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An ancient European panda has been described from a pair of fossil teeth discovered in Bulgaria.
While the evolutionary history of the bears remains uncertain, it contributes evidence to suggestions that panda bears could have evolved in Europe.
An ancient species of European panda may have been one of the last of its kind to roam the continent.
Discovered in Bulgaria, Agriarctos nikolovi was described from two fossil teeth unearthed in the western part of the Sredna Gora mountain range in the 1970s. It is believed to have lived around six million years ago and is believed to have measured up to two metres long – around the same as giant pandas alive today.
Professor Nikolai Spassov, who co-authored a description of the species, says, 'Although not a direct ancestor of the modern genus of the giant panda, it is its close relative.'
'This discovery shows how little we still know about ancient nature and demonstrates that historic palaeontological finds can lead to unexpected results, even today.'
While the researchers believe there is sufficient evidence to name a new species, there is a great deal of uncertainty surrounding the evolution and relationships between ancient pandas, especially in Europe. The status of A. nikolovi, along with its relatives, is likely to change further as more fossils are uncovered.
The description of the species was published in the Journal of Vertebrate Palaeontology.
The evolution of pandas has long been a contentious subject for scientists, with disagreements over exactly where the species should be placed in the tree of life. Initially, similarities between the giant panda and the red panda, such as their tooth structure and skull shape, had been used to argue that they were both raccoons, rather than bears.
This was settled in the 1980s, when genetic analysis revealed that the ancestor of the red panda had in fact split off from the ancestors of bears between 30 and 50 million years ago. The ancestors of the giant panda evolved around 10 million years later, making them the oldest bear lineage.
However, how exactly today's giant pandas evolved still remains something of a mystery. Many of the bears' ancestors are identified only by their teeth or parts of their jaw, which makes it difficult for scientists to accurately assign these fossils to a species.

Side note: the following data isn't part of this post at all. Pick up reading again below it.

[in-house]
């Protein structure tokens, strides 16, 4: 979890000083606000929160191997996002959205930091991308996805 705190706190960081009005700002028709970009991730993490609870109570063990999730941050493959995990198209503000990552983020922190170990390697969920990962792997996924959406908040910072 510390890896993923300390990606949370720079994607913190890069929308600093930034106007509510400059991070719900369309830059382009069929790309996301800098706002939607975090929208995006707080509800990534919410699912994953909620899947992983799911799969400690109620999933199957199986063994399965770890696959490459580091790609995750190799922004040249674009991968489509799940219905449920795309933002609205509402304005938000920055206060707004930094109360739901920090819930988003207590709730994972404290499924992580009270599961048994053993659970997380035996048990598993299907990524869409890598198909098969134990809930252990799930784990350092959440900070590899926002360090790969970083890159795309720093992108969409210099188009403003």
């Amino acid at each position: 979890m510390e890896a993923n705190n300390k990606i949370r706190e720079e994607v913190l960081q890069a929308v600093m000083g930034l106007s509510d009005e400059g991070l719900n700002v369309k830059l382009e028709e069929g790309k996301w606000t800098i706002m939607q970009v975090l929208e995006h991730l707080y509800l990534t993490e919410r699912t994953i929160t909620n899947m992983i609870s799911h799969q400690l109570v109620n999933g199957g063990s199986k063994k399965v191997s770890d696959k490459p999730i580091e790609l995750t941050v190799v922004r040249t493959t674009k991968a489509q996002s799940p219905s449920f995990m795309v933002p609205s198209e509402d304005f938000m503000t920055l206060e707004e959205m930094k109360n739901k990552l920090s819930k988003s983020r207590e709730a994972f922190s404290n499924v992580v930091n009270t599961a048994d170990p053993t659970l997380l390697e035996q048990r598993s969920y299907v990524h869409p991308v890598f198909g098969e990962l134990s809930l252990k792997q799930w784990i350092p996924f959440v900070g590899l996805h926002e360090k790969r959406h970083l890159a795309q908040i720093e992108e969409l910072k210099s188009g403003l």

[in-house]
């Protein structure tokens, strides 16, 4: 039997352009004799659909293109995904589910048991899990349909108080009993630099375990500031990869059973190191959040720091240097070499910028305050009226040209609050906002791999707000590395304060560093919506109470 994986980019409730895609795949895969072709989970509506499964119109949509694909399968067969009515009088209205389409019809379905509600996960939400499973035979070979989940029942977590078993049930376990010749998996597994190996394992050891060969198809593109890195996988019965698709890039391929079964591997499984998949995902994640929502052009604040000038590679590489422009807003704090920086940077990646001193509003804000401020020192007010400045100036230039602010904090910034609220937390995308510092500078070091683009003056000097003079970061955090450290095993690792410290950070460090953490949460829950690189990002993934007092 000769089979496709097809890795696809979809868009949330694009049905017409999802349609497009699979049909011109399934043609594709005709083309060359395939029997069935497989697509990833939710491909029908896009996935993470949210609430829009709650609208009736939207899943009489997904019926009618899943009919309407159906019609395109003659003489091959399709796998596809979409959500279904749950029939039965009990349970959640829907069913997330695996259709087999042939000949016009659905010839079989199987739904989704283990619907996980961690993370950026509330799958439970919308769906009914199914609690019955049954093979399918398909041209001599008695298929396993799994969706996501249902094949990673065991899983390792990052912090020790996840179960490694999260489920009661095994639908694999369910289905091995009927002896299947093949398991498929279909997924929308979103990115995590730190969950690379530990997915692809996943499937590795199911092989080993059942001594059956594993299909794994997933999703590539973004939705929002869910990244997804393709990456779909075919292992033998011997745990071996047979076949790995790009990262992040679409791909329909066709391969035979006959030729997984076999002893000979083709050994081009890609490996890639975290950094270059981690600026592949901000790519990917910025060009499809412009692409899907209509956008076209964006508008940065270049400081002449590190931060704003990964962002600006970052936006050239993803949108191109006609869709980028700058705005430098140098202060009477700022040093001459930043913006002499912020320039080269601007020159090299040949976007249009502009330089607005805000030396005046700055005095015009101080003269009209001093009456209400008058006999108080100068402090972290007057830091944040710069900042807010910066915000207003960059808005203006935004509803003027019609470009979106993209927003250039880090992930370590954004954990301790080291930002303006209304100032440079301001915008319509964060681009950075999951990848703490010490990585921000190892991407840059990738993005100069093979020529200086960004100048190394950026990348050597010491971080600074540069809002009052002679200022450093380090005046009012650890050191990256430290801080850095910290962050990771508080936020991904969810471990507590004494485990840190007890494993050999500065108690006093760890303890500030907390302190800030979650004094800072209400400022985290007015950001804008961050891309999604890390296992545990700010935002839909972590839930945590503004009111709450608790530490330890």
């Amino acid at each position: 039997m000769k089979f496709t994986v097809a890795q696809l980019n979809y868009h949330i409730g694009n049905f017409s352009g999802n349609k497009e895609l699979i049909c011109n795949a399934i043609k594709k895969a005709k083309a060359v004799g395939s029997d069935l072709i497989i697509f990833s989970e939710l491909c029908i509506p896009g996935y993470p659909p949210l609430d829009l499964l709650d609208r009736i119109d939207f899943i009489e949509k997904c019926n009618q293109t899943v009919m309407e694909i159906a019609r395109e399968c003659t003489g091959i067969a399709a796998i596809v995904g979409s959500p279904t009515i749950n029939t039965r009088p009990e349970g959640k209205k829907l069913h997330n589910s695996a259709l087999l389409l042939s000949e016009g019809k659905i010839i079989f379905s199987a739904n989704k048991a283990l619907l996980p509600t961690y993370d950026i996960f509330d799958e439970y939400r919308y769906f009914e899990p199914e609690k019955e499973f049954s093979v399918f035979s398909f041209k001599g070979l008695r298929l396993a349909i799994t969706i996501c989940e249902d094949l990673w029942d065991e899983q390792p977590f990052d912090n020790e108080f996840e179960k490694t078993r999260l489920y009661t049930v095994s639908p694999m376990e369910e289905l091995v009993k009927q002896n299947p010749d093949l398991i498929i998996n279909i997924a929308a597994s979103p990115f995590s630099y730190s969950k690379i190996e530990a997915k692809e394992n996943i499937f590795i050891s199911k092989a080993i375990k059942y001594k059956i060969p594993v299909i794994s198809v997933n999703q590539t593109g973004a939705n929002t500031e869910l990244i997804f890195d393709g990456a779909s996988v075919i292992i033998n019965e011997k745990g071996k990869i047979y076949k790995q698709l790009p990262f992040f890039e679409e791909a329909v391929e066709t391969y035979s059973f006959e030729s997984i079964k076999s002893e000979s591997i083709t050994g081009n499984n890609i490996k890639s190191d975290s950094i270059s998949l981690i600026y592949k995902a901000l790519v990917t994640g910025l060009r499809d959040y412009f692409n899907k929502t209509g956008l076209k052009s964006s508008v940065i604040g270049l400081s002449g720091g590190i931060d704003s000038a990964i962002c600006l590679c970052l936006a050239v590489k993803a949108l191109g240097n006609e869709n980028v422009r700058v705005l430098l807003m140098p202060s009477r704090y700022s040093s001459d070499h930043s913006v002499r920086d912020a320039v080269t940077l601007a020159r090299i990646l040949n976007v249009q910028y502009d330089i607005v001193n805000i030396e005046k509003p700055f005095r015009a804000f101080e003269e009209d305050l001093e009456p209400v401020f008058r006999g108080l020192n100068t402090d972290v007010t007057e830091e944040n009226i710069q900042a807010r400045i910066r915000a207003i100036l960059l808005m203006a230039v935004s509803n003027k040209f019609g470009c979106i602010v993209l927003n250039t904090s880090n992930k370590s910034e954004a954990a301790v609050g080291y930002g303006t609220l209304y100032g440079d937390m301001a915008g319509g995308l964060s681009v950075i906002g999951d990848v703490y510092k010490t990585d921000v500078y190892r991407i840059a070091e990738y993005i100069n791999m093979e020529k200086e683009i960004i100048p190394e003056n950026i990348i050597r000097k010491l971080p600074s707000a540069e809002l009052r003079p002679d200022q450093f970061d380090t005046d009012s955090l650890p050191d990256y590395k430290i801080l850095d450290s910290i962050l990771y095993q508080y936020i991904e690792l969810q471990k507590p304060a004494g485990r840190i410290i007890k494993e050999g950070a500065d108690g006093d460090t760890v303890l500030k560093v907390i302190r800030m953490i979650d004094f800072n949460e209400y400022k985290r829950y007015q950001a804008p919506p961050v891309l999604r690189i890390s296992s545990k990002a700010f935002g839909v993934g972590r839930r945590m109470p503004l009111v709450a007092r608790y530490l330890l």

While today the bears are only found in China, the earliest possible member of the giant panda's group, the Ailuropodini, is found elsewhere. Unearthed in Spain, Kretzoiarctos beatrix is estimated to be around 12 million years old.
However, other scientists think that K. beatrix is not a true panda and represents a different lineage of closely related bears.
If K. beatrix is the earliest ancestor of the giant panda, then it could mean that the bears evolved in Europe before dispersing into Asia. Alternatively, the Ailuropodini could have evolved in Asia before spreading to China and into Europe.
In any event, A. nikolovi was a later member of the group, and is around half the geological age of K. beatrix. If pandas did originate in Europe, there's a strong possibility that A. nikolovi may have been the last of them.
After a canine and a carnassial tooth of an unknown animal were found in Bulgarian coal deposits, they were given to the Bulgarian National Museum of Natural History.
On arrival, they were categorised by the museum's former palaeontologist, Dr Ivan Nikolov, who deposited them in the collections. Many years later, Nikolai would name the new species after his former colleague after working out the origin and identity of the teeth.
'They had only one label written vaguely by hand,' the professor recalls. 'It took me many years to figure out what the locality was and what its age was. Then it also took me a long time to realise that this was an unknown fossil giant panda.'
The researchers believe it is a panda based on the shape and size of the teeth when compared to other living and extinct species. However, it has larger and more complex ridges and lobes than its relatives, leading the researchers to describe it as a new species.
Based on the size of the teeth, it is believed that A. nikolovi would have been around the same size as a modern giant panda, but with a softer diet than the bamboo that these animals enjoy today.
The bear would have lived in ancient humid forests and swamps, which were uncommon in the Balkans at the time. Here, the scientists speculate that it may have used its large canines to defend itself from other animals which lived in the area, including sabre-toothed cats.
However, the species was unable to defend itself against the loss of its ancient habitat, as the swamps rapidly dried up when the Strait of Gibraltar became sealed around 5.9 million years ago, cutting off the Mediterranean from the Atlantic.
As the sea dried during this event, known as the Messinian salinity crisis, the ancient panda would have struggled to find the plants it depended on. Even though the Mediterranean was eventually reconnected to the Atlantic Ocean 5.3 million years ago, it came too late for A. nikolovi.
'Giant pandas are a very specialised group of bears,' Nikolai explains. 'Even if A. nikolovi was not as great a habitat and food specialist as the modern giant panda, fossil pandas were specialised enough and their evolution was related to humid, wooded habitats.'
'It is likely that climate change at the end of the Miocene in southern Europe, leading to aridification, had an adverse effect on the existence of the last European panda.'